Hi there! If you're on this page, you probably came across my Making a Website Zine. This is meant to be a summarizing (in-progress) list linking to relevant resources, going deeper than I can possibly do in the comic. It's also for directing you to supplementary, online activities I'll develop for my comic!
If you haven't read my zine, I hope that this can still be a repository of helpful resources to guide you to wherever you need to go.
***This page is in-progress, stay tuned for writing updates!***
Here is a blog post sharing how mind mapping can be a useful technique for artists - but IMO, also useful for anyone who wants to dissect their work.
Even if you don't plan to use a website builder like Squarespace or Wix to build your site, browsing their templates can be a good way to get inspiration!
Bestfolios has a user-submitted showcase of portfolio sites, geared towards digital designers
Awwwards has a lot of fancy, beautiful websites. A lot of them are developed in a commercial setting, rather than being personal sites, but it can be nice for inspiration.
Stop Talking and Start Sketching: A Guide to Paper Prototyping is an article on the MarvelApp blog on the benefits of paper prototyping.
What do Prototypes Prototype? is a paper written by Apple engineers in the 90s. It really breaks down the various purposes and goals that prototyping fulfills!
Kerntype is a neat game that lets you test your kerning ability by adjusting letter spacing.
Google Fonts is a useful resource for finding and integrating free, web-friendly fonts.
Coolors is a fave color palette tool of mine. Generate color palettes with the hit of the space bar!
Free for personal or educational use (the only case when you need to pay is if you need special team/workplace features).
Runs in browser, or as a Mac or Windows app.
About $100 for a one-time license, or ~$50 for educational licenses.
Works on Mac only.
Free for one project.
Works in the browser.
Free for one project.
Works on Mac or Windows.
LOL not exactly an interface design tool, but it can do a lot if you really think about it. You can choose any color, choose from google fonts, and set the slide dimensions to whatever you want...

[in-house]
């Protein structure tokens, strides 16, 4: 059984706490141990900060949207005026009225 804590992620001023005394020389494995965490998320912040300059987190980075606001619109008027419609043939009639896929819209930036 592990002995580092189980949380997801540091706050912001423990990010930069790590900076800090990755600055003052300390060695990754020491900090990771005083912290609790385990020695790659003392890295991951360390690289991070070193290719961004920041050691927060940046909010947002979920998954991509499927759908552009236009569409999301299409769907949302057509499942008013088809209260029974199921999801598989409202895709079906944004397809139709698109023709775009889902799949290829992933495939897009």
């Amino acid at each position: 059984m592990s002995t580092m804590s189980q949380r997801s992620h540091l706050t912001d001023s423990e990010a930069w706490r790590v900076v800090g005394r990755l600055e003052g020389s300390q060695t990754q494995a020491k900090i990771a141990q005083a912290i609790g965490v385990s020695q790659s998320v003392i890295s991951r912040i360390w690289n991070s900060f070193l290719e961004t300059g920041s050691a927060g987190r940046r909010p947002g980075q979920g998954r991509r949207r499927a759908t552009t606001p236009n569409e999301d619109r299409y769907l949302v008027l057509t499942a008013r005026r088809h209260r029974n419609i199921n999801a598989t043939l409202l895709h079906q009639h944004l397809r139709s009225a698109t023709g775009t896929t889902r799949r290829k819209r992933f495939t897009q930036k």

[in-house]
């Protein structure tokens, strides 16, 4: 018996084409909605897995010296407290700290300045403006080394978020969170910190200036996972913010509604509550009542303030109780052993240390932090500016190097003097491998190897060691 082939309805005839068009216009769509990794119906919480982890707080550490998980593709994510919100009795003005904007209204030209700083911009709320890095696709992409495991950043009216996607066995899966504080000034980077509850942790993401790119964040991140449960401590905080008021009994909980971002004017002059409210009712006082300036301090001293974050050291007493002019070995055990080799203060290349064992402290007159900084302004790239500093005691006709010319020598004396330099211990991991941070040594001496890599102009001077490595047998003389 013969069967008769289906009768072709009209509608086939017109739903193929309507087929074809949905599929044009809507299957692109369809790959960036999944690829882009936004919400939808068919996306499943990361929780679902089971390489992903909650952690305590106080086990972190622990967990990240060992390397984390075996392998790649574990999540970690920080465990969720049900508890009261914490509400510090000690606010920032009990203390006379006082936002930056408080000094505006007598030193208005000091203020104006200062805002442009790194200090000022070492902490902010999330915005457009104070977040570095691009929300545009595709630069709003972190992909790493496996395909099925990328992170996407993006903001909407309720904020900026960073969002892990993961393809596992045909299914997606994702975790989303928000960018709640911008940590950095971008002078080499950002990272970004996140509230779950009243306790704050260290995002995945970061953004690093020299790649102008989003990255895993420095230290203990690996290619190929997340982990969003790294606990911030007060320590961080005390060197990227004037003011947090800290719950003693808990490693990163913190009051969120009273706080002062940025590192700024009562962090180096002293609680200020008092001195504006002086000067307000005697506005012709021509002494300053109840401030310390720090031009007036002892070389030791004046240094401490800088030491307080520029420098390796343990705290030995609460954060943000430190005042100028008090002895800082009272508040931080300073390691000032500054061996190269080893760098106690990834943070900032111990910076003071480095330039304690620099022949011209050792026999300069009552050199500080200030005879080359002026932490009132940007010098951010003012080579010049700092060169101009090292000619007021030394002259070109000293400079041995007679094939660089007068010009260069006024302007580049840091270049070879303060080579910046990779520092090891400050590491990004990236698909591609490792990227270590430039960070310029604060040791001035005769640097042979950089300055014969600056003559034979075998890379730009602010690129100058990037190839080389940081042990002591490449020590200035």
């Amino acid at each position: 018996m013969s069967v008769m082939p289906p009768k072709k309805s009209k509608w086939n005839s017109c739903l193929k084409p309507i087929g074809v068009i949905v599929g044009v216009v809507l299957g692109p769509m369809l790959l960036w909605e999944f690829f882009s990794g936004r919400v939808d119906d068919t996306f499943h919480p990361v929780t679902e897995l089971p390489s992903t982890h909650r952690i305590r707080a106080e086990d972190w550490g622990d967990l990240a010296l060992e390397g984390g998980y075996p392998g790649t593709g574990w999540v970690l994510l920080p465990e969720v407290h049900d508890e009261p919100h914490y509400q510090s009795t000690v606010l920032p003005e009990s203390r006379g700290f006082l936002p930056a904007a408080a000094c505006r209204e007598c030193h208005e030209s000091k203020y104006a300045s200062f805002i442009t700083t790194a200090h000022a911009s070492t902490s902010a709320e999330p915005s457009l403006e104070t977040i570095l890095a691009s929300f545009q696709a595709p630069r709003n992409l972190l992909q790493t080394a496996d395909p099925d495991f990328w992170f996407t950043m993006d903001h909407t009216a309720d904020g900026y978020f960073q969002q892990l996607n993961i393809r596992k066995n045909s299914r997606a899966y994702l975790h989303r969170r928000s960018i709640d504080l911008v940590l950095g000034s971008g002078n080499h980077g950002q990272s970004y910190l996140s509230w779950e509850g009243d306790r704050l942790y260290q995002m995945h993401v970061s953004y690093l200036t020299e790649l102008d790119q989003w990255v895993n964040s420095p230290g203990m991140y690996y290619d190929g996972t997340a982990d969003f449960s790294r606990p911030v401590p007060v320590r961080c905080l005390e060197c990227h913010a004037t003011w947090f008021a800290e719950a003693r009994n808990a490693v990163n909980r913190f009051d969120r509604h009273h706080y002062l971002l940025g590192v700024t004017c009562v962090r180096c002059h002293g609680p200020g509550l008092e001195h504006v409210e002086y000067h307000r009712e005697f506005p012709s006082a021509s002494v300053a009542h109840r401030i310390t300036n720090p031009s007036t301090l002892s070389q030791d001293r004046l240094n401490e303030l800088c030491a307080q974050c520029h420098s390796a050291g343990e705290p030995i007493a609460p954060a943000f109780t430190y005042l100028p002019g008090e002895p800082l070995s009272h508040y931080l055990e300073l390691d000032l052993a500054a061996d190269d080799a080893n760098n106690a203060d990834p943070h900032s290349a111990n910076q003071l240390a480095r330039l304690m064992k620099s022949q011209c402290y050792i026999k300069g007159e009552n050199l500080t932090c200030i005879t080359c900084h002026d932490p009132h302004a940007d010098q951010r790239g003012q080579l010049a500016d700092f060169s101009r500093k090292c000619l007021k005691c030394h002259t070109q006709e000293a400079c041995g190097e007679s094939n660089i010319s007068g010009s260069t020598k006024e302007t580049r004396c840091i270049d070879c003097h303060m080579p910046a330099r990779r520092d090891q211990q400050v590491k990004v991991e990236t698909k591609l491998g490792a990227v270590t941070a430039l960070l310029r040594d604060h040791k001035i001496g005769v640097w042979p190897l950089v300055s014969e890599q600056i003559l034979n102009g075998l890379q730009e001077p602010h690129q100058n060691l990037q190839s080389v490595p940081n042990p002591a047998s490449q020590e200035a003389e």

In the browser
Sometimes it's not in our best interest to code our websites by scratch at this moment - maybe we have other stuff to prioritize! If that's the case, here are some avenues that can help you get a good looking website up! Note that all of these will be more $$$ (beyond the fees of getting a domain name), naturally.
Squarespace is a super popular service for good looking, templated websites. They will help you get a domain name and you can incorporate an online shop into your site, if you want. Learn more about their plans here.
Wordpress.com pricing is a bit more affordable than the other two. Customizing is most possible if you have a bit of HTML and CSS knowledge to go in and make tweaks. Also, you might have to search around to buy a template that you really like (they'll be $30-$60 ish). Learn more here.
Webflow is meant to go deeper into customization - it's supposed to provide more control over how the design translates to code more thoroughly. There is a higher learning curve though. Learn more about Webflow plans here.
Another option is to commission a web-savvy friend to build it for you! It can be a great way to co-design your site with someone who knows you well, while supporting a pal instead of sending off your money to the wallet of a corporation 😊.
I've identified three main flavors to coding and hosting your own site:
A good option for "I don't know how to code websites at all" to "I can code a little bit" people.
A good option for "I have some comfort with web coding"
A good option for "I'm very comfortable with web coding"